Attending a stag weekend with his two London music management firm coworkers and boss Troy (Noel Clarke), Danny (Daniel Mays, "Vera Drake") is the very face of a clueless tourist in Port Isaac, Cornwall, where the group flouts traffic laws and needs rescuing by the local lifeboat volunteers. When they wander into the town center and spy some of their rescuers singing traditional sea shanties, Danny’s shocked when Troy expresses interest in them and tasks him with signing them. When they abandon him on the island Danny doesn’t get he’s being pranked, but his life will be transformed by the group that call themselves “Fisherman’s Friends.”
Laura's Review: B
Writers Piers Ashworth, Meg Leonard and Nick Moorcroft employ the much-used “Local Hero” template for their fictionalized true story and yet director Chris Foggin, blessed with a strong cast, keeps the twee at bay with genuine good heart and strong characterizations. You may not have heard of the group at the center of this British import, but I suspect their CD sales may enjoy a bump if U.S. audiences give this one a chance.
The film grabs us from the get-go as the likes of Jago (David Hayman, "Sid and Nancy," "Blinded by the Light"), Leadville (Dave Johns, "I, Daniel Blake") and Rowan (Sam Swainsbury) harmonize while working on Jim’s (James Purefoy, "High-Rise") fishing boat, a pure demonstration of how ‘whistling while you work’ helps get the job done. It’s Jim’s daughter and Jago’s granddaughter Alwyn (Tuppence Middleton, "Downton Abbey"), though, who has the first run-in with the Londoners when Danny asks the single mom to back up her car so they can continue down a narrow lane going the wrong way. Referring to their vehicle as a ‘cock extension,’ Alwyn shows just what the locals think of moneyed arrogance.
She’ll have an equally flippant response in the Golden Lion pub when Danny inquires after her family’s traditional music, calling it the ‘rock ‘n roll of 1752.’ Barmaid Maggie (Maggie Steed) informs him that her Jago is ‘the Roger Daltry’ of the group, who laugh at Danny’s proposal and point him towards Jim as their mouthpiece. Danny finds himself at a B&B run by Alwyn where he takes a room and begins to accustom himself to Cornwall life while befriending her daughter Tamsyn (Meadow Nobrega).
There is romance, intrigue (Danny’s attempt to help Rowan out of financial difficulty by finding a buyer for the Golden Lion backfires badly) and fame and fortune to be found here, along with one truly moving loss. And the film’s all the better for the initial resistance Danny meets on the road to signing the fisherman to a record label, Foggin flipping the ‘fish out of water’ script by having the working class lads becoming a much bigger hit in London (they energize an entire pub) than Danny’s crew were in Cornwall.
Mays is excellent in the Riegert role, separating himself from his obnoxious pack with humility and genuine appreciation for all that Cornwall has to offer. His natural back and forth with Nobrega works to soften the obvious romantic interest that is Alwyn, Middleton also playing it right down the middle between tart exasperation and understanding kindness. Hayman leads the local charm brigade, but the entire ensemble just works. The singing is hugely engaging, Swainsbury’s quiet, emotive performance of ‘Widow Woman’ a real show stopper. The film was shot on location right where the story happened, a significant plus.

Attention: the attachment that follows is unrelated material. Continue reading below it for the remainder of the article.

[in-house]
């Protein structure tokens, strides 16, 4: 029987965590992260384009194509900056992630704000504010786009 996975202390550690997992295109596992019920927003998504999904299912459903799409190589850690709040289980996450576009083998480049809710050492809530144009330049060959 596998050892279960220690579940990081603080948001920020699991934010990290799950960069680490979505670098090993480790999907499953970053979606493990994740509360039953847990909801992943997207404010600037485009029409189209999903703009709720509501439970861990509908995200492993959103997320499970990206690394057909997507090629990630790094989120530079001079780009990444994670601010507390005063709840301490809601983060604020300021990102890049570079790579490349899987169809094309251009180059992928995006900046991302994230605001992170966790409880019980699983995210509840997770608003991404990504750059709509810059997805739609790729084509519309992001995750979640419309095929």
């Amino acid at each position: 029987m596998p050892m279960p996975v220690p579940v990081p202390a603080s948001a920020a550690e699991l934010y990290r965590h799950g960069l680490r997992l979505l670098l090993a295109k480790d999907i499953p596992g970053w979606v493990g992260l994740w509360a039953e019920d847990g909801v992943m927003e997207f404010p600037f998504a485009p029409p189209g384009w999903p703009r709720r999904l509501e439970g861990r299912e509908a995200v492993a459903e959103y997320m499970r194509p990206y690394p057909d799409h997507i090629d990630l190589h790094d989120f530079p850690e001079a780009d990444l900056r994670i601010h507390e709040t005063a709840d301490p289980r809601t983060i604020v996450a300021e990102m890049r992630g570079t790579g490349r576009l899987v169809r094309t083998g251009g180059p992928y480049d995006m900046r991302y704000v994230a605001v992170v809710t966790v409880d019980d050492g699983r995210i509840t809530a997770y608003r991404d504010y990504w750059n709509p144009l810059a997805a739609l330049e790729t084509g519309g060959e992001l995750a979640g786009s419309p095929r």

Come in expecting corn, exit chuffed. “Fisherman’s Friends” is like taking a holiday and meeting new friends.
Robin's Review: B
Danny (Daniel Mays) is a high-profile London music exec on a sabbatical to Port Isaac in Cornwall with his colleagues. When their weekend yachting plans fall through, his boss, Troy (Noel Clarke), pranks his underling, giving him the impossible task – sign up a group of indifferent shanty-singing seafarers to a recording contract for the “Fisherman’s Friends.”
What I expected here is something that crops up every few years – a “fish out of water” story of a man, or woman, thrust into a foreign land and succumbing to the charms of the locals. Films that meet this criteria, like “I Know Where I’m Going (1945)” and “Local Hero (1983),” resonate with viewers long after. I will frequently (or, used to, when we could still travel), upon coming home from a particularly good vacation, watch Bill Forsythe’s charming Local Hero” just to extend the contentment of a good time. That is what I hoped for with “Fisherman’s Friends” and, to a degree, find it.
While the whimsical and quirky charms of “Local Hero” are not as evident here, “Fisherman’s Friends,” once it gets past the similarities to the 1983 classic – both start with the radio playing and both are stranger in a strange land stories – finds its own flow. Then, we have the lusty men of the sea sing their lusty shanties and the film and the story solidly becomes its own.
Danny takes his boss’s demand to sign on the “old boy band” to heart and sets out to turn the distrusting town folk around and have the Fisherman’s Friends sign a contract. Then Troy tells him it was a joke and to get his ass back to London. Danny, though, sees something deeper and more meaningful in the singing fishermen’s music and he begins to champion their cause, going to the competition for help. Even there he meets with skepticism, until a video of the boys goes viral.
Besides the enjoyable songs - sung by both the actors portraying them and Friends themselves - there is also Danny’s story and how his time in Port Isaac changes him forever. There is that, but also the charms of a feisty local mom, Alwyn (Tuppence Middleton), and her daughter Sally (Mae Voogd), who steal his heart, play into it, too.
One thing that a film like “Local Hero” does is to make you want the hero, and by extension yourself, to go back to the idyllic place and spend the rest of your days. “Fisherman’s Friend” handles that nostalgia by making things turn out the way you want – happily ever after.